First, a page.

Resources

long-term-job-seeker

Whether you’re working full time while looking for new opportunities or you’re unemployed and hoping to get back in the game, the job-search process is tough. Really tough. As business writer Brian O’Connell writes for MainStreet.com, the stress and frustration lead many Americans to start their own business and go back to school, but many keep plugging away. Anyone feeling especially discouraged would do well to read O’Connell’s “5 Sanity-Saving Tips for the Frustrated Long-Term Job Seeker,” a terrific round-up of advice summarized below.

1. Solicit Feedback — Being repeatedly turned down for jobs is par for the course, and it’s not necessarily a reflection on you, but there are always ways to improve your interview skills and the ways in which you present yourself to potential employers. By asking for constructive feedback from trusted colleagues — former bosses, recruiters, etc. — you’ll get a sense of areas you might be lacking in. “Their feedback could mean all the difference, and the positive comments they will share are a nice boost to your confidence,” says Sarah Connors of the Boston recruitment firm WinterWyman.

2. Stay Connected — By checking in regularly with people in your professional network, you’ll get a sense of what’s going on the industry, and that might leave you feeling more relaxed about your search and inspired to continue. “General market advice and hearing what they are experiencing on the front lines could be just the spark you need to shift your approach and pick up some momentum,” says Connors.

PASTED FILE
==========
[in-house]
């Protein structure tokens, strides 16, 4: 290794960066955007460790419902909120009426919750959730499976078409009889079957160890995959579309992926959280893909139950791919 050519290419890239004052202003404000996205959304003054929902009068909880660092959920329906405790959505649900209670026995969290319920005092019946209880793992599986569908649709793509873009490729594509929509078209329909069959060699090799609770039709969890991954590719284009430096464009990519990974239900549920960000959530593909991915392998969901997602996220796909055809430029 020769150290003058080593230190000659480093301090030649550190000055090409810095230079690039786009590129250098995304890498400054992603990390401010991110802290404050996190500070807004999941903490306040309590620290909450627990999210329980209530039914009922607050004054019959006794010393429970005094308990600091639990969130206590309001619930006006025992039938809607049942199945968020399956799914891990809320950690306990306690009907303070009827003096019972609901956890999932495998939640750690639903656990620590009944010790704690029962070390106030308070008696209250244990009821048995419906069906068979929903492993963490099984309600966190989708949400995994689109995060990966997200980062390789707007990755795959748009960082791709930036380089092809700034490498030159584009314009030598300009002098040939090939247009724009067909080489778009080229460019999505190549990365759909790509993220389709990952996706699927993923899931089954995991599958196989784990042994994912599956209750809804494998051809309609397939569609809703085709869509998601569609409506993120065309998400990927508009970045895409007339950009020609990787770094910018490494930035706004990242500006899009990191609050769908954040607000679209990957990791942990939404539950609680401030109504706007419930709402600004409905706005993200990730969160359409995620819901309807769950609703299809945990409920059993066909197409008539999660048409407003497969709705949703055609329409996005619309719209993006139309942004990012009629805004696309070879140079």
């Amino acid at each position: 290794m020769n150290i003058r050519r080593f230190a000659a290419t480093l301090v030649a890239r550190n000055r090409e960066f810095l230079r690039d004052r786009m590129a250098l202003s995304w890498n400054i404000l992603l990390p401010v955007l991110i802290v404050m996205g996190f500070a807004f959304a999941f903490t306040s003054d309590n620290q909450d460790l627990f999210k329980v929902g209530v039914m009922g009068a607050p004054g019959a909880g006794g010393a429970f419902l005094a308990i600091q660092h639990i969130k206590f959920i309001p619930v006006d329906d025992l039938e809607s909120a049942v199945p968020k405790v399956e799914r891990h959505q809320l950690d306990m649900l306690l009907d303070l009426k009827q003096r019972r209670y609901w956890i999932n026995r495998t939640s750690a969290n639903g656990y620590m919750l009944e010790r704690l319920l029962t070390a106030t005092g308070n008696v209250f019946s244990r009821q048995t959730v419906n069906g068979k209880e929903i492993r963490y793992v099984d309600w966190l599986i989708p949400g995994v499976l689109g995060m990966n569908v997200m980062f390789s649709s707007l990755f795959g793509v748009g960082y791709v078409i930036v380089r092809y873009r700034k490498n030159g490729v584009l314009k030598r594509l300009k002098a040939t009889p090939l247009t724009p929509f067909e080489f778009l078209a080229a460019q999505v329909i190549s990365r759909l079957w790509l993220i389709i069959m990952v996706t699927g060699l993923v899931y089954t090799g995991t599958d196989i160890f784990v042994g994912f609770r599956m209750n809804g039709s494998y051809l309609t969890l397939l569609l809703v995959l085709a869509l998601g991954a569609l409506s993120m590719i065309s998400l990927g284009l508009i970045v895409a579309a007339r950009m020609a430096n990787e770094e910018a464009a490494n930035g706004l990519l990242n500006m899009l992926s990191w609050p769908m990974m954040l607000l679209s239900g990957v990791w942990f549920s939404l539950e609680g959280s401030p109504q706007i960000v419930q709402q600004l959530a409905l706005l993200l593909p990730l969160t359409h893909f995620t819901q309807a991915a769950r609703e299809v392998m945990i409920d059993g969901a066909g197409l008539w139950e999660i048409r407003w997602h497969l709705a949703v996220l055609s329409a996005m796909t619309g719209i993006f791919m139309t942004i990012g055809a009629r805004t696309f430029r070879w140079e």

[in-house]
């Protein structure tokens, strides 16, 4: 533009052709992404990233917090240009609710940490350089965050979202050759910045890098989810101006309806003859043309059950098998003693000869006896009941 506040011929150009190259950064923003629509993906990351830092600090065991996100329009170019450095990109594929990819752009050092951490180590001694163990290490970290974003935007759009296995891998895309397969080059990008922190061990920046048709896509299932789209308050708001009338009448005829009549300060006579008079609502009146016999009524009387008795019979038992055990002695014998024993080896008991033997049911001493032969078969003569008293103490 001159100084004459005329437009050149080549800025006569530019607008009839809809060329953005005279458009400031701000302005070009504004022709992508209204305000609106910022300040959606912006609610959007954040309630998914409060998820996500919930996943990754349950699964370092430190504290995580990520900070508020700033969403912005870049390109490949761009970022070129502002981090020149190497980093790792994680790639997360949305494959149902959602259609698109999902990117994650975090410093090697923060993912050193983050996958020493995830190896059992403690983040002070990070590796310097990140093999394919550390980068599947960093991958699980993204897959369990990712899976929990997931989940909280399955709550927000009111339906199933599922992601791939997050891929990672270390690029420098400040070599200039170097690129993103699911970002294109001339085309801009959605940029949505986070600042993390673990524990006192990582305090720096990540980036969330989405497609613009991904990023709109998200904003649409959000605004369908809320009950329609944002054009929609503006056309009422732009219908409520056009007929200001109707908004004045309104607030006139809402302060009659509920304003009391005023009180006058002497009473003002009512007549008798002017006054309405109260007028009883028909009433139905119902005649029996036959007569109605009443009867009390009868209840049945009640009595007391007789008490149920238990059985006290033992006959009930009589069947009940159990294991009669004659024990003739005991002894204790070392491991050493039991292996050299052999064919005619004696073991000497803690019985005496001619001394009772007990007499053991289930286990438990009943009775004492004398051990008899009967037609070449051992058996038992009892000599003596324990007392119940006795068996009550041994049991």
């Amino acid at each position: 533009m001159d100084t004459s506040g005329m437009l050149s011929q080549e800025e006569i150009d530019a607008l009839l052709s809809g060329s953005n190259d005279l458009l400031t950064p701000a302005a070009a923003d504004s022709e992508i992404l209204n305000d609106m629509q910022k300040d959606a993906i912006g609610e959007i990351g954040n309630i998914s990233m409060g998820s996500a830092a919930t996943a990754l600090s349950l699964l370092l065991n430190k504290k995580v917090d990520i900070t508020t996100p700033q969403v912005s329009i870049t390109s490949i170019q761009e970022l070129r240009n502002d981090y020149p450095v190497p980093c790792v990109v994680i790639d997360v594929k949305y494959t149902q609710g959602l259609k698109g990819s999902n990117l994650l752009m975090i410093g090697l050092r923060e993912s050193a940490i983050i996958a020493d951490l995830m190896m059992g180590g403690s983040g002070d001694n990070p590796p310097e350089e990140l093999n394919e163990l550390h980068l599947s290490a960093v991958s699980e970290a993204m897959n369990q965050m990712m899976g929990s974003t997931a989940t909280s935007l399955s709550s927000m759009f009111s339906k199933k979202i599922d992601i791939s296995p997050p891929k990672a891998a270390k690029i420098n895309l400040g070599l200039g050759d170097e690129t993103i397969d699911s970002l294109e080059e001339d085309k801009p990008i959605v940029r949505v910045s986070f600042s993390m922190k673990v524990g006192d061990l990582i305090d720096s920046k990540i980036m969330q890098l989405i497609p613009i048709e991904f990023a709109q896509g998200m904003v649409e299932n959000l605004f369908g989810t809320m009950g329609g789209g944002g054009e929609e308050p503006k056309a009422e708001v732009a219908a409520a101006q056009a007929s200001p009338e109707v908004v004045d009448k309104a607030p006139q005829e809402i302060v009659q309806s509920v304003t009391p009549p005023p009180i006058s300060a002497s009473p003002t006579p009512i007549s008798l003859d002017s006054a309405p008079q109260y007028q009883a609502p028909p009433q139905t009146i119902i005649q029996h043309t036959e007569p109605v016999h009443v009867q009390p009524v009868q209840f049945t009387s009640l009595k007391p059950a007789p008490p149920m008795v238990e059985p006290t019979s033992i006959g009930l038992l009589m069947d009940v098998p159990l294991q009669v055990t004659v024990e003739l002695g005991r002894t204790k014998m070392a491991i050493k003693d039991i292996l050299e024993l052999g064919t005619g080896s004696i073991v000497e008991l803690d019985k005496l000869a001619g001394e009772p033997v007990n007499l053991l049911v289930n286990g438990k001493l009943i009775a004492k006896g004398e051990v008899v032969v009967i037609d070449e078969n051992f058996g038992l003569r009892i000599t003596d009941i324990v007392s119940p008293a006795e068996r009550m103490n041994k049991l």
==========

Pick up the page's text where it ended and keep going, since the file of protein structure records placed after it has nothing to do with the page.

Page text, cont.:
3. Stay Social, Too — These days, scrolling through job boards and sending resumes is only part of the battle. You’ve got to build and maintain a strong LinkedIn profile and stay active on other social-media platforms. And since employers will go online to get a sense of your work, it helps to have a website highlighting your accomplishments, if applicable.

4. Try to Relax — Being unemployed certainly isn’t ideal, but it has its upsides. For example, you have time to work on projects you’re passionate about, as well as reconnect with friends and family members you may not have had time for while doing the 9-to-5 thing. However you spend your time, be sure to relax every now and have some fun.

5. Have Some Patience — Looking for work is “a process, not an event,” according to Messiah College director of the career and professional development center at Pennsylvania’s Messiah College. Remember that finding the right job takes time, and if you can keep a positive, patient attitude, you’ll make it through the weeks or months (or however long) with your wits intact.